Manufacturing has played a major role over time in advancing automation, computerization, digitization, and more. Our industries are amazingly different now than they were 15 years ago, much less 30.
In December of 2022 the company OpenAI released an online product called ChatGPT. Unless you’re living under a rock, you’ve at least heard of it. You may not understand what it does, and very few understand how it works. It is, however taking the world by storm.
The question for you is, does ChatGPT offer value to manufacturers?
The short answer is: No, at least not yet.
But the longer answer is: The literally awesome advances in Artificial Intelligence (AI) reflected in the technical underpinnings of the product lay the groundwork for a very different future for all of us.
Importantly it should reassure us that parallel efforts building AI capabilities to solve other larger problems are advancing quickly also.
So why do I believe ChatGPT does not help us manufacturers now? Because it suffers from a problem that all AI will need to overcome: What is the truth used as the basis of its advancing logic and reasoning?
A recent LinkedIn post bragged about the great answer received from ChatGPT when asked to distinguish lean from six-sigma. The problem is, the answer was significantly inaccurate.
How can that happen? Alleged experts have to guide the AI tool’s initial learning in understanding what is true and what is not true. As it trains itself on logic/reasoning from that information, it receives continued guidance, though less and less as its training is judged to be high quality.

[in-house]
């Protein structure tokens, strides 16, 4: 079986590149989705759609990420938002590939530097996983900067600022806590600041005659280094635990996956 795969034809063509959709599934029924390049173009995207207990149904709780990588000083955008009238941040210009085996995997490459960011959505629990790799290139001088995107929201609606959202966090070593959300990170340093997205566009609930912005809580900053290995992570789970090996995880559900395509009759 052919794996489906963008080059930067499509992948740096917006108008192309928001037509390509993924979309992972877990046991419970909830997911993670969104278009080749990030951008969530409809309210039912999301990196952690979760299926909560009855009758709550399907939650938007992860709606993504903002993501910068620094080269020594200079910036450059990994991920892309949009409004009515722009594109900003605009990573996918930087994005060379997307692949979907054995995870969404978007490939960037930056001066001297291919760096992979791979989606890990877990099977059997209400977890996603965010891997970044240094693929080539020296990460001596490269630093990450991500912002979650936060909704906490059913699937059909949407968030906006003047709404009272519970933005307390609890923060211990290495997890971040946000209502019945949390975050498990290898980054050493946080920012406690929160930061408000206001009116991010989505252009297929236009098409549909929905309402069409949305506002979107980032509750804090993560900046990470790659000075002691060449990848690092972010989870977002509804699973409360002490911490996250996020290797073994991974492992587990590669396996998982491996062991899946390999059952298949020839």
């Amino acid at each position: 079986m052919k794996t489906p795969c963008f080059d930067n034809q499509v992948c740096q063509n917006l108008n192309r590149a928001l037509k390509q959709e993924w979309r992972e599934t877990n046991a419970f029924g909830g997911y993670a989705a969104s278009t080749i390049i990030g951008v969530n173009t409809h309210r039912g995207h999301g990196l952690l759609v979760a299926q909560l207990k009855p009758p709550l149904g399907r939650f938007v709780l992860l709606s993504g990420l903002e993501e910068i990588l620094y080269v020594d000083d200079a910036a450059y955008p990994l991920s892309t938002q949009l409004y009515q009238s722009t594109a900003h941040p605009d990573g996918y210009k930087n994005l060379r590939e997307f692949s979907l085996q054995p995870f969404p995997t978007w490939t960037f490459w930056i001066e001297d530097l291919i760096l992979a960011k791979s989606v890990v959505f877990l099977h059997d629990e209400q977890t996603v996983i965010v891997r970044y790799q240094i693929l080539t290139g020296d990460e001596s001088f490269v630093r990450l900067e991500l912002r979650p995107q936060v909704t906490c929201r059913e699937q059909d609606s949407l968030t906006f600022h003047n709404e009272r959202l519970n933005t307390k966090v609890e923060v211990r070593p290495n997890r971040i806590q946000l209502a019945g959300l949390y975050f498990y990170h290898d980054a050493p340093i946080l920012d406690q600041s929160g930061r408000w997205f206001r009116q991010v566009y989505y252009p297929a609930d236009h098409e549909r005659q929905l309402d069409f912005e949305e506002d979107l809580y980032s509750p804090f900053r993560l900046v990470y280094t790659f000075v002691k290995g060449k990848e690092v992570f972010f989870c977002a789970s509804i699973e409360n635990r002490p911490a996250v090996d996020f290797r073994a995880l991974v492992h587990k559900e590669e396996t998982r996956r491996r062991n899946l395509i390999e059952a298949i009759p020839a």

This product is not just a fancy Google search engine. In fact it relies heavily on the quality of the information it considers, while Google merely spits back links to what it sees as relevant web content.
How does a manufacturing leader, who obviously has a plate full already, consider the ever evolving technologies arising daily?
In larger organizations with better trained technical experts, she can build in regular updates from those people regarding what is happening and why she should care. Reading, asking trusted peers, following respected sources on YouTube or other social media, and attending technical conferences for leaders are a few methods to consider. Smaller company leaders may choose not to invest resources in this research, strategically behaving as “late adopters.”
Any advance others are leveraging to increase competencies should not be a surprise to you, as the leader of your organization. Know terms and a one paragraph summary of definition, and what makes it special, including strengths and limitations.
You can insource or outsource development of that information, but having it is not optional. Well, it is optional, but not for those building companies to endure.
Invest 5 minutes setting up your ChatGPT account, realize that it handles statements or directives better than it does questions, and try it out for a few topics of importance to you.
If you see capabilities that can help you now, invest more resources; if not, move off of this advance for now.
You can’t implement every technology advance, nor should you. Some of the non-tech advances may be of greater value. You may already have all the change you can swallow.
Please don’t be an ostrich, though the temptation may be great.